Insurance Industry Braces for an Uncertain Future as Driverless Motoring Becomes a Reality
October 26, 2016
Quadrant Information Services predicts a surge in insurance rates as a game-changing technology begins to upend auto coverage.
(Pleasanton, CA) October 26, 2016—On September 14, car hire service Uber brought the long-predicted driverless future measurably closer when it launched its first fleet of self-driving cars on the streets of Pittsburgh.1 Concurrent with the launch came the announcement of a partnership between Uber and Swedish automaker Volvo, wherein Volvo will provide Uber with its first self-driving model, the Volvo XC90, which has left the assembly line and is now ready for testing by the public.
“This opens a new chapter in the history of automobile insurance,” said Michael Macauley, CEO of Quadrant Information Services, a leading supplier of pricing analytics services to property and casualty insurance carriers. “For more than one hundred years, our industry has worked to protect the motoring public. We will continue to do so in the future, but we’ll be operating in a significantly altered landscape.”
Per the Volvo announcement, the XV90 model will be placed in the hands of Swedish drivers in 2017, followed by drivers in London and China. Volvo committed to the self-driving concept through its partnership with Uber; it has also partnered with parts supplier Automotiv to develop a software platform for autonomous driving that can be sold to other manufacturers.2 Meanwhile, other manufacturers have announced plans for the introduction of self-driving cars. Ford, for example, plans to roll out its first fully autonomous cars for ridesharing by 2021. Google is aiming for 2020, and Tesla plans to make its vehicles part of a car-sharing network once they are fully autonomous.3
The emphasis in all these announcements, Macauley noted, is on ridesharing rather than individual ownership. Both automakers and tech companies predict that the traditional car ownership model will dwindle with the rise of self-driving cars. The theory is that it will be cheaper for a consumer to just hail a driverless car than to own a personal vehicle. Indeed, Merrill Lynch predicted in a 2015 report that driverless taxis for companies such as Uber will comprise 43% of new car sales by 2040. A somewhat more conservative estimate from the Boston Consulting Group predicted that 23% of global new car sales will come from driverless taxis by 2040, resulting in a decline in vehicle ownership, especially in cities.4
The automobile has been omnipresent for many decades, and the effects of taking the driver out of the equation will be far-reaching and, at this point, impossible to predict with any accuracy. What is clear is that it will have a disruptive effect on a number of major players, among them insurance carriers. Early last year, in fact, publicly-held companies such as Cincinnati Financial Corp., Mercury General Corp. and Travelers Cos. warned stockholders that the technology could transform consumer demand, the way policies are
priced, and the patterns of crash frequency and severity that insurers use to predict their risks.5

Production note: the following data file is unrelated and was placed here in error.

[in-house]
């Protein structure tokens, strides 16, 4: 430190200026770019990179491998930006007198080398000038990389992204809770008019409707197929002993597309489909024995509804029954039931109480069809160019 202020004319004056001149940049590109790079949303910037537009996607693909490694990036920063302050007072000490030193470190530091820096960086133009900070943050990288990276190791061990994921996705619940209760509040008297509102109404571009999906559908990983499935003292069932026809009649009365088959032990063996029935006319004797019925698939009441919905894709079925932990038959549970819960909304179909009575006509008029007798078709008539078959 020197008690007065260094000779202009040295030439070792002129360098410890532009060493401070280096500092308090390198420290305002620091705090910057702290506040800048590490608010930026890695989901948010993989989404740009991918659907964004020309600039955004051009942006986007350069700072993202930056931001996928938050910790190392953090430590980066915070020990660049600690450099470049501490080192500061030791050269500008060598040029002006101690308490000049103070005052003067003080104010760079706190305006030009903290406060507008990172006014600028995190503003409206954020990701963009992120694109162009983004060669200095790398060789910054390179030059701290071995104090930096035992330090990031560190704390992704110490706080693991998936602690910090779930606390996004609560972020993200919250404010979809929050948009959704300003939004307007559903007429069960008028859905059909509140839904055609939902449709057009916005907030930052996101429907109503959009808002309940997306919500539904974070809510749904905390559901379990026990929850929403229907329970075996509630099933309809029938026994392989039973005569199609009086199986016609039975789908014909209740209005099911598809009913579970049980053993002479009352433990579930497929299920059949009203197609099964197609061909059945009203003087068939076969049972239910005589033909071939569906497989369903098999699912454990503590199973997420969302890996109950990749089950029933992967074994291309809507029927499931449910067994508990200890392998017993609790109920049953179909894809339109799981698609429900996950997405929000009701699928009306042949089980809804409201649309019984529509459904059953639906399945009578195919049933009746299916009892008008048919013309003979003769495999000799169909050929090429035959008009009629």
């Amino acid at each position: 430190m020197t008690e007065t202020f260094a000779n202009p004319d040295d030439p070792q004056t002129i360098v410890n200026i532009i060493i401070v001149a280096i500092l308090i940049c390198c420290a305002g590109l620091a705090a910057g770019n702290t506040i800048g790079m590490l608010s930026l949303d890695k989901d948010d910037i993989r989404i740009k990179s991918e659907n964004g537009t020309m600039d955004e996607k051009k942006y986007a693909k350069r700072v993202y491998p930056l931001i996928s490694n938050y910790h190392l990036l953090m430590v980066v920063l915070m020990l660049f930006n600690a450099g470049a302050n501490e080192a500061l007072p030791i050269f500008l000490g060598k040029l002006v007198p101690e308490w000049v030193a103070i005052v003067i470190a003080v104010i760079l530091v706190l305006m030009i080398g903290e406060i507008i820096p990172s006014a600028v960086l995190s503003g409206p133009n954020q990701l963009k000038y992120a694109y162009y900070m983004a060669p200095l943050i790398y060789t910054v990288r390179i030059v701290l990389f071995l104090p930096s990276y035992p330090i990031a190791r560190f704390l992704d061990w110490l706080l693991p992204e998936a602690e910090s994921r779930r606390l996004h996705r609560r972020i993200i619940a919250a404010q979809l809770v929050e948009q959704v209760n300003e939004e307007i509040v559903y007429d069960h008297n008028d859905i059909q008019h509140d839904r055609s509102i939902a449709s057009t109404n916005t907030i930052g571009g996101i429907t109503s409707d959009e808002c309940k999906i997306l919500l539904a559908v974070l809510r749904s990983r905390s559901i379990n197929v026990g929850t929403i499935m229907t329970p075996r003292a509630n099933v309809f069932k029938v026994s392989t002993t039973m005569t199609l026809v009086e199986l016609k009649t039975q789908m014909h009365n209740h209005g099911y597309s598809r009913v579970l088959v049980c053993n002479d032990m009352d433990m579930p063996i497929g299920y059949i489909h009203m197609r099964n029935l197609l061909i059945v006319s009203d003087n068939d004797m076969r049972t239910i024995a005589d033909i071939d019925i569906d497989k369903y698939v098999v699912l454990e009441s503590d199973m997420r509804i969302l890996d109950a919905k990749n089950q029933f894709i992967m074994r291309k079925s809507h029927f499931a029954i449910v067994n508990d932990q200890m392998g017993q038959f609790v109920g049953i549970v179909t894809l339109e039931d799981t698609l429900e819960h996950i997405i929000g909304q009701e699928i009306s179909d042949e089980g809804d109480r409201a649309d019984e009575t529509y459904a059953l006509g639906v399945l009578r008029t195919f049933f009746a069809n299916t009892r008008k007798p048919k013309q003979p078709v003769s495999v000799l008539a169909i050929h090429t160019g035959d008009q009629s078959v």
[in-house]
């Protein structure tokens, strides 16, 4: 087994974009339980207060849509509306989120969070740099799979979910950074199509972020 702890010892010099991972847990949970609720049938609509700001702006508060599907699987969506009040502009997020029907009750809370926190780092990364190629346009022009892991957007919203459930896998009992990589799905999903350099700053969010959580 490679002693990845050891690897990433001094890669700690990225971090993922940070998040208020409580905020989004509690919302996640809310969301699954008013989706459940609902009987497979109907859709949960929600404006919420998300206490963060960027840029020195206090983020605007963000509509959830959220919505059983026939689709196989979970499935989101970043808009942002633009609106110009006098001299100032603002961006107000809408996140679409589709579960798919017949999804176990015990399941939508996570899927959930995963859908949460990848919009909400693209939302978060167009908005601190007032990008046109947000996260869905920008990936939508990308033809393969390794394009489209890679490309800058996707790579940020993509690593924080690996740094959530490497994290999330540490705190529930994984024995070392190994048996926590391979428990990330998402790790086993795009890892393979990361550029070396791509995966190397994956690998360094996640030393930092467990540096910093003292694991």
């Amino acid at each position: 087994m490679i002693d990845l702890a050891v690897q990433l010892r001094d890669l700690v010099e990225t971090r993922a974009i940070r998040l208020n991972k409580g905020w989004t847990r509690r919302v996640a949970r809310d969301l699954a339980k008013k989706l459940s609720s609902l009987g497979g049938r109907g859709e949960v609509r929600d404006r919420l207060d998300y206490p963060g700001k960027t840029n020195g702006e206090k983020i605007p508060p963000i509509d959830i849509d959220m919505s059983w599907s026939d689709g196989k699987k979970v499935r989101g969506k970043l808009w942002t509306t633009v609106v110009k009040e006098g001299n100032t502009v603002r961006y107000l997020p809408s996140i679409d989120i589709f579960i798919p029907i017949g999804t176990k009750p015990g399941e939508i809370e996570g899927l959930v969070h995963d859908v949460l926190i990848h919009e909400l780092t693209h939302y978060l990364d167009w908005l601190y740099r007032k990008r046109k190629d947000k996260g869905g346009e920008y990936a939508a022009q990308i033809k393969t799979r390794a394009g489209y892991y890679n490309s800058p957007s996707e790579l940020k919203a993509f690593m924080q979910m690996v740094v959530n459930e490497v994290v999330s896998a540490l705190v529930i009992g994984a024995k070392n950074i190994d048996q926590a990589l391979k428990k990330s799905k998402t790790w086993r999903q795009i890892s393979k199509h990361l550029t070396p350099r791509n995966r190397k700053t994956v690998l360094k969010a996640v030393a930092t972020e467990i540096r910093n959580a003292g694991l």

“All of which is true,” said Macauley. “For property and casualty carriers, things are going to fundamentally change. However, that doesn’t mean that the sky is falling. Insurers may sell fewer individual policies or have to cover fewer accidents, but these more technologically advanced cars may very well be more costly to repair—against which possibility their owners will need to be insured. In the short- to middle-term, we’re predicting a surge in rates as the costs of this technology become more apparent.”
A major and still unanswered question has to do with liability: if somebody hits you and there’s no driver, whom do you sue? Crashes will happen, almost certainly resulting in litigation against car and software manufacturers—shifting at least some of the expense from consumer auto insurance to commercial liability policies. Macauley believes this transition will happen gradually and that there will be time to adjust and change business models as necessary.
Macauley added that the key thing is to stay abreast of events to minimize surprises. Quadrant will be staying right on top of the transition to driverless cars, and will be factoring information into calculations as fast as they come in. Insurers have a big wave of change to negotiate.
About Quadrant Information Services:
Quadrant Information Services, headquartered in Pleasanton, CA, provides pricing analytics solutions for property and casualty insurance companies. Quadrant gives actuary, product development, pricing, sales, and marketing personnel at its client companies—which include all the major insurance carriers in the United States—the data they need in order to make accurate, data-driven decisions. An industry innovator since its founding in 1991, Quadrant has provided the P&C insurance field with a long series of technological advances, including InsureWatch, the industry’s first cloud-based pricing tool, which allows the user to produce unlimited combinations of reports with the click of a mouse. For more information, and to learn why Quadrant is for insurance companies that are tired of losing the right customers and winning the wrong ones, please visit www.quadinfo.com.
1. Ranosa, Ted, “Uber Self-Driving Cars Hit Streets in Pittsburgh: Could This Be The End For Human-Driven Rides?”, Tech Times, September, 2016.
2. Adamczyk, Ed, “Volvo builds its first self-driving car,” UPI, September 13, 2016.
3. Bigelow, Pete, “Ford Promises Fully Autonomous Cars by 2021,” Car and Driver, August 16, 2016.
4. Muoio, Danielle, “Uber is winning the driverless race, even though it isn’t using its own cars—here’s why,” Business Insider, September 14, 2016.
5. Francis, Theo, “The Driverless Car, Officially, Is a Risk,” Wall Street Journal, March 3, 2015.
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Karla Jo Helms